Figured obtained by CBC News show nearly 30 per cent of people who receive conditional sentences in Nova Scotia are not abiding by the terms of those sentences.

A conditional sentence, sometimes called "house arrest," allows for offenders to serve their sentences in the community. The accused are supervised by a probation officer.

Numbers provided by the provincial Department of Justice show 546 conditional sentences were handed out last year. Of those, 158 were accused of breaching their conditions.

That means 28.9 per cent of those people are failing to meet the terms of their sentences.

The problem has not gone unnoticed.

Chief Justice Joseph Kennedy remarked on the problem during a sentencing hearing earlier this week.

"That, distressingly, has become common — that people who are subject to conditional sentences, I'm afraid some of them, the foolish ones, don't take them seriously," he said.

Kennedy was sentencing Tereeko Shondell Pyke, 20, on a charge of breach of conditions.

Pyke was one of four men convicted in an assault on a man in the Fairview area of Halifax early last year.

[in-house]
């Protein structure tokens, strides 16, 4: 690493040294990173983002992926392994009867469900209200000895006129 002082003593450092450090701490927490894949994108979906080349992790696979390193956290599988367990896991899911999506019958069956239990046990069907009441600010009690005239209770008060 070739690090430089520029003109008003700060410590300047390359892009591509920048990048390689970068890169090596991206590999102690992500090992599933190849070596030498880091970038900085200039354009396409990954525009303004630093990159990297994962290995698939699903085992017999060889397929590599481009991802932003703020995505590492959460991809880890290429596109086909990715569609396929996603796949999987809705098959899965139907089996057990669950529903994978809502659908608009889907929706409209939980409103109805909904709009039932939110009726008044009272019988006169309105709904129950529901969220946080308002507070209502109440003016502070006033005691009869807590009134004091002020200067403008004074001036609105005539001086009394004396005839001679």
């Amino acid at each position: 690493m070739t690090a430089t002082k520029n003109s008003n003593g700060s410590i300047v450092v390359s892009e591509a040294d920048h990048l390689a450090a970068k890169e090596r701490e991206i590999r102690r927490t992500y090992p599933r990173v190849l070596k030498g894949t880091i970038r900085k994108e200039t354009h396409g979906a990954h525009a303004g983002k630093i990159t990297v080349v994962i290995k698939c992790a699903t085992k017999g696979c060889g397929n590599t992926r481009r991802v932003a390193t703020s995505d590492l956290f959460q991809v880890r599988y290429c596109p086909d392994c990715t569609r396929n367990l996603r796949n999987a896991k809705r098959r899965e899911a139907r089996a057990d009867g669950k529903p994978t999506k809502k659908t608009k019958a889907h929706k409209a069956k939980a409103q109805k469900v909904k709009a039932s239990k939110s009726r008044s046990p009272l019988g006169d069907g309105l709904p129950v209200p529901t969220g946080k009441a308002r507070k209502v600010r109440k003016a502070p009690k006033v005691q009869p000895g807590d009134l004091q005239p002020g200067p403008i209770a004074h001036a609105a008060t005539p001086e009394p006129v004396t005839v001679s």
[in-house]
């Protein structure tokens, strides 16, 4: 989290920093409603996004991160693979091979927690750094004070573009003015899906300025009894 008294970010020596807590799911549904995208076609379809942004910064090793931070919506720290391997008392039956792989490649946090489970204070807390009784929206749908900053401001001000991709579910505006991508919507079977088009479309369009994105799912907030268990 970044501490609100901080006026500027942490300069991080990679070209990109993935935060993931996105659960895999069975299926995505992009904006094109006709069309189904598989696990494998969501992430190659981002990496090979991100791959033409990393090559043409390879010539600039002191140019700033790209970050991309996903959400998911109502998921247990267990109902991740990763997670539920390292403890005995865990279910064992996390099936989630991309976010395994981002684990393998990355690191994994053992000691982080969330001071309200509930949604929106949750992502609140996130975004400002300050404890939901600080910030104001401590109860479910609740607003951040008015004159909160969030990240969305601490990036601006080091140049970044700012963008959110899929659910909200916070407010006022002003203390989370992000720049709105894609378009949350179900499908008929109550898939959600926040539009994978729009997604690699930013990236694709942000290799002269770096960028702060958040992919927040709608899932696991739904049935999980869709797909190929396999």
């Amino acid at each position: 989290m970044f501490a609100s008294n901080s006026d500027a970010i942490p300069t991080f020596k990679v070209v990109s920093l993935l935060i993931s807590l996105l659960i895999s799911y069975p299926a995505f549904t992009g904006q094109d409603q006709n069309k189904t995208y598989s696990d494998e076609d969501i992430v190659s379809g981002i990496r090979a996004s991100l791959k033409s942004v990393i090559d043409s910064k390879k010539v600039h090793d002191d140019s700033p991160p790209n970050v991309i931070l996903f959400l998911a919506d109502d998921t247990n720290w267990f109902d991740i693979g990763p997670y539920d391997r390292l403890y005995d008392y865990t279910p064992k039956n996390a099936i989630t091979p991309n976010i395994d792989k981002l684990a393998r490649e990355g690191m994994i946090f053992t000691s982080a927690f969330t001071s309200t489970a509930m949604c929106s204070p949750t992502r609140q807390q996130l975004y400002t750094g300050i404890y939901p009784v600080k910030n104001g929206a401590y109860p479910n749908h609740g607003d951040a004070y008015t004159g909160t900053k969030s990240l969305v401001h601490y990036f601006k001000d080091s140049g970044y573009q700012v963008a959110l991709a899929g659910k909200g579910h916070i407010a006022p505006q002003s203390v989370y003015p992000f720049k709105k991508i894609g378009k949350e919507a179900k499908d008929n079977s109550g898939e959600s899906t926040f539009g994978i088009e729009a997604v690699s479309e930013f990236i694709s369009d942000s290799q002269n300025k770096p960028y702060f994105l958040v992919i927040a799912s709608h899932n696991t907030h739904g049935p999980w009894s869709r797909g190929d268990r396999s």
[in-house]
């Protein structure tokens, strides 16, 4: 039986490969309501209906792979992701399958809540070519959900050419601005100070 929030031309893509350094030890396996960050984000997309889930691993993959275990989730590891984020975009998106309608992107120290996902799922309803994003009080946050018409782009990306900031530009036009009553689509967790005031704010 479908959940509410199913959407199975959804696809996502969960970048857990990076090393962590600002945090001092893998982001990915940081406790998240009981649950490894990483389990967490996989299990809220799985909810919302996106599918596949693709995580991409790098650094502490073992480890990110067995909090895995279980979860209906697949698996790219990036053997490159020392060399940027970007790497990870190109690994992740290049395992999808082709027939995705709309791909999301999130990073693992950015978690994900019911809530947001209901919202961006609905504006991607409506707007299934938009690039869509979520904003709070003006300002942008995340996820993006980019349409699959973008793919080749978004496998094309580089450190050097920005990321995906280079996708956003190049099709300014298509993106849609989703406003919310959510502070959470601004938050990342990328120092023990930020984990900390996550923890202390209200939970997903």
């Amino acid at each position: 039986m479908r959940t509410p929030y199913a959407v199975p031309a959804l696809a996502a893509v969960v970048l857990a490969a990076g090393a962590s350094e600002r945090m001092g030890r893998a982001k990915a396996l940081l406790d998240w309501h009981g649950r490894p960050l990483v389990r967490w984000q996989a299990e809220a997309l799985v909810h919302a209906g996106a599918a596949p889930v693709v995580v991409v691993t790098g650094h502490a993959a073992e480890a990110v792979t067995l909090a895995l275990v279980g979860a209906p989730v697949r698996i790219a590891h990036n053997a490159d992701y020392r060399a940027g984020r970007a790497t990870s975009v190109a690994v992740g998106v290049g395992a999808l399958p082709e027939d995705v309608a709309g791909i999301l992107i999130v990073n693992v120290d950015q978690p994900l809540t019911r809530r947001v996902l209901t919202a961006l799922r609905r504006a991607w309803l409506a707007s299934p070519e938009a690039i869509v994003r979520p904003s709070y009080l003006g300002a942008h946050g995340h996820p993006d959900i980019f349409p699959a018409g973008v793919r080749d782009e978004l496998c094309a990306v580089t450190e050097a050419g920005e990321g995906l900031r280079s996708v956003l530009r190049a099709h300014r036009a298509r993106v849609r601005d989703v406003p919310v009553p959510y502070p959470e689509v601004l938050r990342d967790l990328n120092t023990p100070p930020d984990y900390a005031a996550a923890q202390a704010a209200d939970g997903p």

James Edward Sprague was attacked outside an apartment building on Evans Avenue. He suffered multiple stab wounds.

Pyke pleaded guilty to assault and received a two-year conditional sentence. He was arrested July 6, 2012 and charged with breaching his conditional sentence. He spent most of the summer in jail on the breach charge.

At Pyke's sentencing hearing on Wednesday, Justice Kennedy talked about the need for "educational sentencing" — taking someone who'd breached their conditional sentence and making an example of them.

He opted not to do that with Pyke, sentencing him to just a few more days in jail.

After that, Pyke will resume serving his conditional sentence for his assault conviction.

Kennedy warned Pyke that if he breaches his conditions again, he would almost certainly spend more time behind bars.